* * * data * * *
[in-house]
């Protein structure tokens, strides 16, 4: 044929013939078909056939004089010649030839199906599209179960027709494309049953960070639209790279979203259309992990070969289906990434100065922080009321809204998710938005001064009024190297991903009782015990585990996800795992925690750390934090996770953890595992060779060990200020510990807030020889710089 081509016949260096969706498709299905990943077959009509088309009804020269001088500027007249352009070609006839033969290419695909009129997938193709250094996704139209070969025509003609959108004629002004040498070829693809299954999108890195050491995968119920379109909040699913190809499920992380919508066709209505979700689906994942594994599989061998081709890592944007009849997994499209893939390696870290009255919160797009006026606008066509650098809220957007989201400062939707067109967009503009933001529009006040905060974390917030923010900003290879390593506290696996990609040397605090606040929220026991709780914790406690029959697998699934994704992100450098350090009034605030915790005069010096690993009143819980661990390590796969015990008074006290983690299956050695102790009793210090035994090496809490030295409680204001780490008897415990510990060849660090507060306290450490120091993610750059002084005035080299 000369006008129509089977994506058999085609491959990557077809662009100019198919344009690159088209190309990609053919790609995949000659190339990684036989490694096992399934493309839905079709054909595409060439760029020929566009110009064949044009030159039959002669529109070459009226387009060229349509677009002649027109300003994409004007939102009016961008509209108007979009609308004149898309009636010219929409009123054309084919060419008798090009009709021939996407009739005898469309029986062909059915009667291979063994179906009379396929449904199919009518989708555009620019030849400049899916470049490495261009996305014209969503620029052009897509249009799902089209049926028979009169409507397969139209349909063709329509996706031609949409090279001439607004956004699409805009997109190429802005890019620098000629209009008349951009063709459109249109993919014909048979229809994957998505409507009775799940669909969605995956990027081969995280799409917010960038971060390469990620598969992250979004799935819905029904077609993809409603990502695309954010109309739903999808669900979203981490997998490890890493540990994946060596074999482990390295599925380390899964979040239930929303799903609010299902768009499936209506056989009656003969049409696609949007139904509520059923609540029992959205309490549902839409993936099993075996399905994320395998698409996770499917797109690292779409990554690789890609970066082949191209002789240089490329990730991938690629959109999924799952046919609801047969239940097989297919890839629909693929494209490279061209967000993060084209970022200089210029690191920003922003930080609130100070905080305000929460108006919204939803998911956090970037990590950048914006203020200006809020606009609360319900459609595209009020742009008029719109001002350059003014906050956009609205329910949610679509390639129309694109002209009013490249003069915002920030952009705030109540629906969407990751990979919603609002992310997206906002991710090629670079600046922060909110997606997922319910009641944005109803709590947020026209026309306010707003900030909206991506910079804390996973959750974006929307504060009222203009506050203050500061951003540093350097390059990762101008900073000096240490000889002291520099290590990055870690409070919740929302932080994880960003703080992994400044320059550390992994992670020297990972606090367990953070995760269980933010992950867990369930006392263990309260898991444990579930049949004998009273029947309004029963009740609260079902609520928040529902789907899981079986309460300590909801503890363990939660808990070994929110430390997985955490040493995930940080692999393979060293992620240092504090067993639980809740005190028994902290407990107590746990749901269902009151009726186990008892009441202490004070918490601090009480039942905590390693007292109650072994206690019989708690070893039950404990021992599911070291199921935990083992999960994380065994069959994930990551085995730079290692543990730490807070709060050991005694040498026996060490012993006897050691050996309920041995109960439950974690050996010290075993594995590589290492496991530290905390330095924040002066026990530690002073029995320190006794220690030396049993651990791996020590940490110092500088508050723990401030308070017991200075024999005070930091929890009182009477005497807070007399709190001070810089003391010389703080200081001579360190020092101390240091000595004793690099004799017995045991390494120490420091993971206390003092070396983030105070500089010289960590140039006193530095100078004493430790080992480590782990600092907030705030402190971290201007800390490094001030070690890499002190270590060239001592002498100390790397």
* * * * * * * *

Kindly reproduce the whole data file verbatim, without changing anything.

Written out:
[in-house]
């Protein structure tokens, strides 16, 4: 044929013939078909056939004089010649030839199906599209179960027709494309049953960070639209790279979203259309992990070969289906990434100065922080009321809204998710938005001064009024190297991903009782015990585990996800795992925690750390934090996770953890595992060779060990200020510990807030020889710089 081509016949260096969706498709299905990943077959009509088309009804020269001088500027007249352009070609006839033969290419695909009129997938193709250094996704139209070969025509003609959108004629002004040498070829693809299954999108890195050491995968119920379109909040699913190809499920992380919508066709209505979700689906994942594994599989061998081709890592944007009849997994499209893939390696870290009255919160797009006026606008066509650098809220957007989201400062939707067109967009503009933001529009006040905060974390917030923010900003290879390593506290696996990609040397605090606040929220026991709780914790406690029959697998699934994704992100450098350090009034605030915790005069010096690993009143819980661990390590796969015990008074006290983690299956050695102790009793210090035994090496809490030295409680204001780490008897415990510990060849660090507060306290450490120091993610750059002084005035080299 000369006008129509089977994506058999085609491959990557077809662009100019198919344009690159088209190309990609053919790609995949000659190339990684036989490694096992399934493309839905079709054909595409060439760029020929566009110009064949044009030159039959002669529109070459009226387009060229349509677009002649027109300003994409004007939102009016961008509209108007979009609308004149898309009636010219929409009123054309084919060419008798090009009709021939996407009739005898469309029986062909059915009667291979063994179906009379396929449904199919009518989708555009620019030849400049899916470049490495261009996305014209969503620029052009897509249009799902089209049926028979009169409507397969139209349909063709329509996706031609949409090279001439607004956004699409805009997109190429802005890019620098000629209009008349951009063709459109249109993919014909048979229809994957998505409507009775799940669909969605995956990027081969995280799409917010960038971060390469990620598969992250979004799935819905029904077609993809409603990502695309954010109309739903999808669900979203981490997998490890890493540990994946060596074999482990390295599925380390899964979040239930929303799903609010299902768009499936209506056989009656003969049409696609949007139904509520059923609540029992959205309490549902839409993936099993075996399905994320395998698409996770499917797109690292779409990554690789890609970066082949191209002789240089490329990730991938690629959109999924799952046919609801047969239940097989297919890839629909693929494209490279061209967000993060084209970022200089210029690191920003922003930080609130100070905080305000929460108006919204939803998911956090970037990590950048914006203020200006809020606009609360319900459609595209009020742009008029719109001002350059003014906050956009609205329910949610679509390639129309694109002209009013490249003069915002920030952009705030109540629906969407990751990979919603609002992310997206906002991710090629670079600046922060909110997606997922319910009641944005109803709590947020026209026309306010707003900030909206991506910079804390996973959750974006929307504060009222203009506050203050500061951003540093350097390059990762101008900073000096240490000889002291520099290590990055870690409070919740929302932080994880960003703080992994400044320059550390992994992670020297990972606090367990953070995760269980933010992950867990369930006392263990309260898991444990579930049949004998009273029947309004029963009740609260079902609520928040529902789907899981079986309460300590909801503890363990939660808990070994929110430390997985955490040493995930940080692999393979060293992620240092504090067993639980809740005190028994902290407990107590746990749901269902009151009726186990008892009441202490004070918490601090009480039942905590390693007292109650072994206690019989708690070893039950404990021992599911070291199921935990083992999960994380065994069959994930990551085995730079290692543990730490807070709060050991005694040498026996060490012993006897050691050996309920041995109960439950974690050996010290075993594995590589290492496991530290905390330095924040002066026990530690002073029995320190006794220690030396049993651990791996020590940490110092500088508050723990401030308070017991200075024999005070930091929890009182009477005497807070007399709190001070810089003391010389703080200081001579360190020092101390240091000595004793690099004799017995045991390494120490420091993971206390003092070396983030105070500089010289960590140039006193530095100078004493430790080992480590782990600092907030705030402190971290201007800390490094001030070690890499002190270590060239001592002498100390790397």